What kind of debt can be considered ‘good debt’?


There is a lot said in the world of personal finance blogging on the subject of debt, as you would expect given that the borrowing of money and the expansion of available credit has pretty much transformed the buying habits of the past two or three generations. Some personal finance bloggers will say that ‘all debt is bad’ and that you should never borrow money at all. Others will say that there is a difference between ‘good debt’ and ‘bad debt’, and that there is nothing wrong with borrowing money as long as it is for reasons that fall into the ‘good debt’ category. Personally I would place myself firmly in the second camp. I don’t feel that all debt is bad but I do think that all debt is a risk and that the borrowing of money should not be taken lightly.

With this in mind then, what types of debt could be considered ‘good debt’? Here are 2 investments that could fall into the category of ‘good debt’ were you to need to borrow the money to fund them.

Buying a House

When thinking about the forms of debt that might fall into the ‘good debt’ category, most people will immediately think of mortgage debt. Unless you happen to have some very rich parents or a celebrity relative who is kind enough to buy a house for you, then it is going to be very difficult indeed for you to be able to afford to buy your first property without the aid of a mortgage. Even people who have a good salary or who run a successful business often still end up using a mortgage to fund a property purchase as lifestyle expectations tend to increase in line with earnings.

Many people are happy to place getting a mortgage and buying a property into the ‘good debt’ category because property has historically proven to be a solid long term investment. Rather than paying rent to a landlord and seeing nothing back for that cash, you are instead investing your money into the purchase of an asset, your own home. Not only will you have an asset of substantial value to show for your money at the end of your mortgage term but you will hopefully also be able to live out your retirement years rent free, only having to pay out to maintain your property, something that you may be very grateful for if benefits continue to get hit by austerity cuts over the medium to long term.

Starting or buying a business

Borrowing money to start or to buy a business is another thing that many people would consider to be ‘good debt’.

Whilst it’s true that it is possible to start a business with very little investment and then build it up slowly, often times a good amount of start-up capital will be needed or you might prefer to buy an existing business that will give you an instant income and customer base which might otherwise take years to build. I also personally know people who have borrowed money to fund the purchase of franchises in the past and they have never looked back, though it should be said that it doesn’t work out for everyone. If you run the business well however and are able to grow it, then the business will hopefully hold its value or even increase, meaning that your initial investment will be returned were you to sell the business at a later date, perhaps with a good lump sum on top of your initial investment to show for all of your hard work.

There is a lot to be said on the subject of borrowing money to buy or start a business but I myself would place this into the ‘good debt’ category as long as you have a solid business plan and have thought about all of the possible implications. Many mainstream lenders do allow personal loans to be used for the purpose of a business start-up but some lenders may exclude business use in their terms and conditions, so it is worth checking this out before applying as you will not want to be applying to too many different lenders and possibly dragging down your credit score as a result.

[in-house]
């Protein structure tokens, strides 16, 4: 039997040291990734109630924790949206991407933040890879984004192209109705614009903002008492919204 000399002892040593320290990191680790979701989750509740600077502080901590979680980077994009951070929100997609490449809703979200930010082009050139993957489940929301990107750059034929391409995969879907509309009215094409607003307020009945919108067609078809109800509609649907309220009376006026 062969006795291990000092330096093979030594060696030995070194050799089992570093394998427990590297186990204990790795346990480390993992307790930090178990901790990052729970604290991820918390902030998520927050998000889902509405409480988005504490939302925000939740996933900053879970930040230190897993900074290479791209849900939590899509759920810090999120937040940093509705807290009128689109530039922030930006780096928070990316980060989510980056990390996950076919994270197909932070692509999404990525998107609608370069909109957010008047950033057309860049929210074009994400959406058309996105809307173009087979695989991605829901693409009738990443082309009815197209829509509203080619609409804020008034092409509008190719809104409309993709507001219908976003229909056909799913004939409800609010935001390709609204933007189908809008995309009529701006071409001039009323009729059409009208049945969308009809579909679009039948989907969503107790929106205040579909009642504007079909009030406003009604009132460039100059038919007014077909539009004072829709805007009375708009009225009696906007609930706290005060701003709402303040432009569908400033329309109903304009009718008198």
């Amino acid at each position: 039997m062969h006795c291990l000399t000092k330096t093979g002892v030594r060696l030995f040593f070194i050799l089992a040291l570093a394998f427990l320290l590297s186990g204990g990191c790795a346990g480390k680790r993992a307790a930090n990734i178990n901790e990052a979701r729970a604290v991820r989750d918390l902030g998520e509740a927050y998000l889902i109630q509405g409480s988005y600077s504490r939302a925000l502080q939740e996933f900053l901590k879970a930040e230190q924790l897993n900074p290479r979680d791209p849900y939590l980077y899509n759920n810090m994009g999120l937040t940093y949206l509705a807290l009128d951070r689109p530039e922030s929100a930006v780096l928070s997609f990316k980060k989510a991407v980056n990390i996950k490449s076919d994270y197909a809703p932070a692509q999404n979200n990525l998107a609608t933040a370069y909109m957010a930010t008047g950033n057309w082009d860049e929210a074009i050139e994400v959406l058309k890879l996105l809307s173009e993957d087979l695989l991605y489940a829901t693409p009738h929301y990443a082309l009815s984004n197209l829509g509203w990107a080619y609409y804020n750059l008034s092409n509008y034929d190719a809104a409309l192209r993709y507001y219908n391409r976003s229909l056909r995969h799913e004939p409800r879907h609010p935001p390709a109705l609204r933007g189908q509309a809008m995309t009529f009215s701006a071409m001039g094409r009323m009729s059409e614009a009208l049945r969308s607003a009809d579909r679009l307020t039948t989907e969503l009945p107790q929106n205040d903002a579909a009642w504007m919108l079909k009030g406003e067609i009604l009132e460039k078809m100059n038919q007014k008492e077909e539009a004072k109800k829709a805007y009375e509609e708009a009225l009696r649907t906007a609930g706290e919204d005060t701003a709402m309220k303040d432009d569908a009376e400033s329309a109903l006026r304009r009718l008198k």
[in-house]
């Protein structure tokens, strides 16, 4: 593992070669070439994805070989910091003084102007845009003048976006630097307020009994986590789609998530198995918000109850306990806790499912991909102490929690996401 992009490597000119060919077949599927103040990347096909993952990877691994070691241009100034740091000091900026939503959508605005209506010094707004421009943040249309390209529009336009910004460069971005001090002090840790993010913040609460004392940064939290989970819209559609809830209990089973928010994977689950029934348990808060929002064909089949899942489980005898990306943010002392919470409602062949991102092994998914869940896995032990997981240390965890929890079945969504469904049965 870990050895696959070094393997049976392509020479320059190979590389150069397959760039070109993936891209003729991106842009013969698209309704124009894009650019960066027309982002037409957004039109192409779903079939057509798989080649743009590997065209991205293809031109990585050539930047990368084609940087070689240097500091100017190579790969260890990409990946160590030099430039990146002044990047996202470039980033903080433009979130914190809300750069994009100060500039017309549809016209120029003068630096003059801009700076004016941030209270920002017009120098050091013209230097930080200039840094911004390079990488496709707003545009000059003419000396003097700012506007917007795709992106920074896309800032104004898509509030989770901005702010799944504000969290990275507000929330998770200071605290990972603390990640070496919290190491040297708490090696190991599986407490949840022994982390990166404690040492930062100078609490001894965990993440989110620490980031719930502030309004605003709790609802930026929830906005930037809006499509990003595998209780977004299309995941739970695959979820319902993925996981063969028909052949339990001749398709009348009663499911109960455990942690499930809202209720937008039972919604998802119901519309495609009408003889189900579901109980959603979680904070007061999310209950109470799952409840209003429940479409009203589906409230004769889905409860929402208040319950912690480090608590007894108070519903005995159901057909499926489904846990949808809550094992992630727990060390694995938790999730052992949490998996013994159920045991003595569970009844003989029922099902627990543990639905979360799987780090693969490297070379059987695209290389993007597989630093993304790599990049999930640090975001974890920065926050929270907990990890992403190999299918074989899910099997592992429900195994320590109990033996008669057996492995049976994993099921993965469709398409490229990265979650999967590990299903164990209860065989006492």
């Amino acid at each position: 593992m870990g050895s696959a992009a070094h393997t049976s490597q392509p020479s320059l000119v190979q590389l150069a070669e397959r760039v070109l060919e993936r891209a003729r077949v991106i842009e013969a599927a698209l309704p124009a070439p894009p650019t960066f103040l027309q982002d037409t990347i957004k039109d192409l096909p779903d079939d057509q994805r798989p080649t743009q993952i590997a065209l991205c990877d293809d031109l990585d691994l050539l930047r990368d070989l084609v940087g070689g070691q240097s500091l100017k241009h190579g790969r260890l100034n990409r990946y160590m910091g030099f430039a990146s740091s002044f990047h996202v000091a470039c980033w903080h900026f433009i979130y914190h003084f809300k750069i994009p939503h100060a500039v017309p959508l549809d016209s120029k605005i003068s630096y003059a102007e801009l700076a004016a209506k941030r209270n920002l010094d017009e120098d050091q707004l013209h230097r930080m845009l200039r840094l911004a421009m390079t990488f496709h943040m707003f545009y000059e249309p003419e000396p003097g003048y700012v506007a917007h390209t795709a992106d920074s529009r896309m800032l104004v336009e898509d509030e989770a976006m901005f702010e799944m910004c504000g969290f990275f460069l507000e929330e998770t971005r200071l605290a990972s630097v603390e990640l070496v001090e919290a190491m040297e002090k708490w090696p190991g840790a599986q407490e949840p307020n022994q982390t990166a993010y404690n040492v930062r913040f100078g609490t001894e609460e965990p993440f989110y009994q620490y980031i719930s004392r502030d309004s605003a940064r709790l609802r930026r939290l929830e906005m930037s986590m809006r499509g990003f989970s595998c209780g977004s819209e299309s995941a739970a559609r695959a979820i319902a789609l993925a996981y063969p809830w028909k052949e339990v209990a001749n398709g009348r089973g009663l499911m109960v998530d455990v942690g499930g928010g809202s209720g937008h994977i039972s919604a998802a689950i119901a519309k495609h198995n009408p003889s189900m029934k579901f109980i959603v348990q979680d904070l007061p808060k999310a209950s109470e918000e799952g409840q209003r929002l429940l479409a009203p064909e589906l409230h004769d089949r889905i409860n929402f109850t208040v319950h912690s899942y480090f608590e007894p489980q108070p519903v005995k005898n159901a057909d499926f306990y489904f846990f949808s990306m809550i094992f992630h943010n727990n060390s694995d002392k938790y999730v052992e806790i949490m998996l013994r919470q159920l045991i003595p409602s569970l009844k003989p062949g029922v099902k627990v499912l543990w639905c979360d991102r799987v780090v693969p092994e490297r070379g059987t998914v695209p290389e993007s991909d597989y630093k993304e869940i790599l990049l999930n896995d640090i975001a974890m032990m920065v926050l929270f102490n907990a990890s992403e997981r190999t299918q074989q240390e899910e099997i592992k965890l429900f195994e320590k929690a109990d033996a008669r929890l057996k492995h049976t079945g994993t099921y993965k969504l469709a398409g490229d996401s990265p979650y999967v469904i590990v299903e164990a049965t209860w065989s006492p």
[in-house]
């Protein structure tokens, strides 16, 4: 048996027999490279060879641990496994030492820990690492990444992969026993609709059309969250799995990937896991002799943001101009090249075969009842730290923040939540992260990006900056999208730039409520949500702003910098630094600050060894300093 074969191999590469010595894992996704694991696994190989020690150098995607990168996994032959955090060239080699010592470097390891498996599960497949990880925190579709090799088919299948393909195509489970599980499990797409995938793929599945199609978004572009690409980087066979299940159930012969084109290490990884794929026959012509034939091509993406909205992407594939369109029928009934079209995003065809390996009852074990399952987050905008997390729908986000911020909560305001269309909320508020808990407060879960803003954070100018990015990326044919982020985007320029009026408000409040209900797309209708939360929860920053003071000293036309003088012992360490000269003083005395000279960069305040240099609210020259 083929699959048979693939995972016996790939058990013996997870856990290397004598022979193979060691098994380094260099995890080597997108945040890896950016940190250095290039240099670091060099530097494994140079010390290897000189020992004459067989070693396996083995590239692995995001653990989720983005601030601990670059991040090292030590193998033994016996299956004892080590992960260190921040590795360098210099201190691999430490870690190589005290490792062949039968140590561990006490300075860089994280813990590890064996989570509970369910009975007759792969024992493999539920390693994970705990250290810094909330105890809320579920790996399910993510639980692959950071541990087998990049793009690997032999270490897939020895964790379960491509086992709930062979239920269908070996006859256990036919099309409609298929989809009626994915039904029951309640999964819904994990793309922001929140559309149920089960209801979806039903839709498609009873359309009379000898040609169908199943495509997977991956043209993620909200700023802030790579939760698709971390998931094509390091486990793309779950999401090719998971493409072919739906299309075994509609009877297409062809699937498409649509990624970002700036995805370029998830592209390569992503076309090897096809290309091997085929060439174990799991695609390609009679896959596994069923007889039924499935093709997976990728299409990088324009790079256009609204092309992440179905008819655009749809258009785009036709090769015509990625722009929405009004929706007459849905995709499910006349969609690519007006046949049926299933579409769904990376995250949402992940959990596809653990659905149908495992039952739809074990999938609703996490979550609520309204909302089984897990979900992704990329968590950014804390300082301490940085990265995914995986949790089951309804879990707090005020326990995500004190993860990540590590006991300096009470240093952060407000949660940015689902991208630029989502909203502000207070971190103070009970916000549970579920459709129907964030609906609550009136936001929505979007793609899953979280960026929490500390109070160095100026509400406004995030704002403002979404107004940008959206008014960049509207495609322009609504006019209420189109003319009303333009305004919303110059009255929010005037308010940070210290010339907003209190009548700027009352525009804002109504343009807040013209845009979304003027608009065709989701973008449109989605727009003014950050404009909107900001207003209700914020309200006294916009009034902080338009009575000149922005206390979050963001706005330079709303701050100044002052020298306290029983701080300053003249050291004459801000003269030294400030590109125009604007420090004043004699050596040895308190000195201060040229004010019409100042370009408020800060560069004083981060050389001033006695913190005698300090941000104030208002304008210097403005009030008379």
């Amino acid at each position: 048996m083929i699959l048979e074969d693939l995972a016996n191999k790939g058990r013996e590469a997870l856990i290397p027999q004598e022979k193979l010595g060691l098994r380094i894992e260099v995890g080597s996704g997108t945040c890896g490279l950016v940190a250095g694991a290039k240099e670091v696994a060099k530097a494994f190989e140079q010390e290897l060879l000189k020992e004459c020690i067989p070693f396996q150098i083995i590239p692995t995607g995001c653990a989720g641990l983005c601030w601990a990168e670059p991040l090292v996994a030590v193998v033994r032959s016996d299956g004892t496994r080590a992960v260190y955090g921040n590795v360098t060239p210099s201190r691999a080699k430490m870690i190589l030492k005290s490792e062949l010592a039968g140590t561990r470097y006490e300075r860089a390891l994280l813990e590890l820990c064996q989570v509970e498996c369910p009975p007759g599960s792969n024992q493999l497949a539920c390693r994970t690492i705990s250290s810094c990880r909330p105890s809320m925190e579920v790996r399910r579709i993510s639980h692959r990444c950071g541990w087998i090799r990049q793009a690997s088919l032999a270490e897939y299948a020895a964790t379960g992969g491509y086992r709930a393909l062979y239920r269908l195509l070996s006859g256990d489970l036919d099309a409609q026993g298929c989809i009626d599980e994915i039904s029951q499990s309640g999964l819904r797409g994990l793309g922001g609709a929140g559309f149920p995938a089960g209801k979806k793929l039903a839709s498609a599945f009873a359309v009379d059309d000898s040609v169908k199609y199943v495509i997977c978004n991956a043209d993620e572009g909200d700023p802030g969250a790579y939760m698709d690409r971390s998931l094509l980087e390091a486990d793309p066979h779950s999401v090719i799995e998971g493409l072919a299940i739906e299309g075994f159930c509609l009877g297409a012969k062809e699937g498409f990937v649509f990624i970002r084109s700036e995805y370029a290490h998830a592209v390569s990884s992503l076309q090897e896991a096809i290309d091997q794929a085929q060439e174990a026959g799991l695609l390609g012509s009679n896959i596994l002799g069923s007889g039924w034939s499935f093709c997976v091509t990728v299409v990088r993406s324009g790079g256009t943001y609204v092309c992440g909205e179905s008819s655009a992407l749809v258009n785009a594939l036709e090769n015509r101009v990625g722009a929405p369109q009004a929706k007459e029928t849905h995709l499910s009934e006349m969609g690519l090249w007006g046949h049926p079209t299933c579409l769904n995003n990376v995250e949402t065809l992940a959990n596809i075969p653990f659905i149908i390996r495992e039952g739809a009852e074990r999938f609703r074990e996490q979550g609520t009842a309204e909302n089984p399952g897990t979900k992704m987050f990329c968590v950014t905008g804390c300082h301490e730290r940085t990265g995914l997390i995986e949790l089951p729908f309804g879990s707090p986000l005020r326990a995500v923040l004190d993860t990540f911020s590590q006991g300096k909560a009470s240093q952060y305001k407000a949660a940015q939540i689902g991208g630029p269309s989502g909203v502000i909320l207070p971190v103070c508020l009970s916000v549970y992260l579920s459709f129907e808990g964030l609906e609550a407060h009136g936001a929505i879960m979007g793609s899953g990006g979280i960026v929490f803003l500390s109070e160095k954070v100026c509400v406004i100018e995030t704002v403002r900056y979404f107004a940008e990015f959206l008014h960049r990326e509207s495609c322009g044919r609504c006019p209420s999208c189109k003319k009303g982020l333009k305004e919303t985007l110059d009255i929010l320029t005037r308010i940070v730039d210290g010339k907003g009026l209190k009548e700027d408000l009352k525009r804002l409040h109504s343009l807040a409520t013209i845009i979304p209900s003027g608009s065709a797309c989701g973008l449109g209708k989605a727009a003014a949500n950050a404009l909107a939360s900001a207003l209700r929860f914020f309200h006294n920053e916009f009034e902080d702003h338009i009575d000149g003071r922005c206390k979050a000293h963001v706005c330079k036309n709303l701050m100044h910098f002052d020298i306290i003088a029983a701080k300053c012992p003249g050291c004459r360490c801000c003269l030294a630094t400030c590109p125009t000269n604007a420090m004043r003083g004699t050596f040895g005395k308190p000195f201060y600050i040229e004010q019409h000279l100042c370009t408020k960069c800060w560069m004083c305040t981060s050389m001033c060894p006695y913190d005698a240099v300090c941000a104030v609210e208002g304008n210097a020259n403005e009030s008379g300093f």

So here we have mentioned just two reasons to borrow money that may be considered by some to be ‘good debt’. As I said earlier in this post though all debt does carry an element of risk along with it whatever you are using it for, so you should be certain that you are well informed of these risks and that you are happy with them before borrowing money for any reason.

Do you think that there is such a thing as ‘good debt’?

5 Responses to What kind of debt can be considered ‘good debt’?

  1. It would be ideal if you could buy a house cash, but we know that’s very difficult to achieve. I think buying a house, starting a business, and student loans to some extent are good debts because they are seen more as an investment than an expense.

  2. I think debt can be a good thing. I don’t like to label debt as good or bad simply because it is backed by an appreciating or depreciating asset. As long as you take out debt in a responsible manner, it should be considered good debt.

  3. Even Steven says:

    I feel like debt is like a family, sure you brother/mortgage is a great guy, but do you want to live with him forever. I think debt can be needed initially, but should be sent packing as soon as possible.

  4. Lots of people consider student debt to be “good debt” too. I’m really torn on if there’s really such a thing as “good debt” and “bad debt”. It’s all still debt and it all still has to be paid off. That said, I’m really just ignoring my mortgage debt right now in favor of getting all my consumer and student debt paid off first, and not only because of the huge variance in interest rates, though that is part of it for sure.

  5. Lance @ Healthy Wealthy Income says:

    House and school only and that is only if you don’t max out on either and have a solid plan to pay it off and invest at the same time. If you become house poor or choose a career that isn’t going to pay off your student loans then you are in trouble the rest of your life.

Leave a Reply

Your email address will not be published. Required fields are marked *